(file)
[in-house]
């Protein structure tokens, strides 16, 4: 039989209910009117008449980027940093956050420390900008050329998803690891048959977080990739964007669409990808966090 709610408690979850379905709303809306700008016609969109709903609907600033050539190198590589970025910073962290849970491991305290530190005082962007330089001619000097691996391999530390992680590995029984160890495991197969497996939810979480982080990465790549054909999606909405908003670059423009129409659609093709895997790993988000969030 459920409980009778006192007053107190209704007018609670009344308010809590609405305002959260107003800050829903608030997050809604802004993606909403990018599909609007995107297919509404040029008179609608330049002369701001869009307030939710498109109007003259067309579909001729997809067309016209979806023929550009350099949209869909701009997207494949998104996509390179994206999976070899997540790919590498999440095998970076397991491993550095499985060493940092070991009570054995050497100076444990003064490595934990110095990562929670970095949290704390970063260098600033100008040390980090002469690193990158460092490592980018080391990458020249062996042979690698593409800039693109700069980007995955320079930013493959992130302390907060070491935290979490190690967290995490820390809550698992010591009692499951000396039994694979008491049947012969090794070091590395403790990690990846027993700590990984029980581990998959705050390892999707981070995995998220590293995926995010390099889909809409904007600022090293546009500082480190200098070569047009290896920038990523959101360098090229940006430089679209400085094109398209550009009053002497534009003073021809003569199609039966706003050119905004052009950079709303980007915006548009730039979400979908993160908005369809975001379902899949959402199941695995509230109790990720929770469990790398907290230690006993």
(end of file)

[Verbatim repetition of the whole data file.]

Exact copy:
[in-house]
């Protein structure tokens, strides 16, 4: 039989209910009117008449980027940093956050420390900008050329998803690891048959977080990739964007669409990808966090 709610408690979850379905709303809306700008016609969109709903609907600033050539190198590589970025910073962290849970491991305290530190005082962007330089001619000097691996391999530390992680590995029984160890495991197969497996939810979480982080990465790549054909999606909405908003670059423009129409659609093709895997790993988000969030 459920409980009778006192007053107190209704007018609670009344308010809590609405305002959260107003800050829903608030997050809604802004993606909403990018599909609007995107297919509404040029008179609608330049002369701001869009307030939710498109109007003259067309579909001729997809067309016209979806023929550009350099949209869909701009997207494949998104996509390179994206999976070899997540790919590498999440095998970076397991491993550095499985060493940092070991009570054995050497100076444990003064490595934990110095990562929670970095949290704390970063260098600033100008040390980090002469690193990158460092490592980018080391990458020249062996042979690698593409800039693109700069980007995955320079930013493959992130302390907060070491935290979490190690967290995490820390809550698992010591009692499951000396039994694979008491049947012969090794070091590395403790990690990846027993700590990984029980581990998959705050390892999707981070995995998220590293995926995010390099889909809409904007600022090293546009500082480190200098070569047009290896920038990523959101360098090229940006430089679209400085094109398209550009009053002497534009003073021809003569199609039966706003050119905004052009950079709303980007915006548009730039979400979908993160908005369809975001379902899949959402199941695995509230109790990720929770469990790398907290230690006993």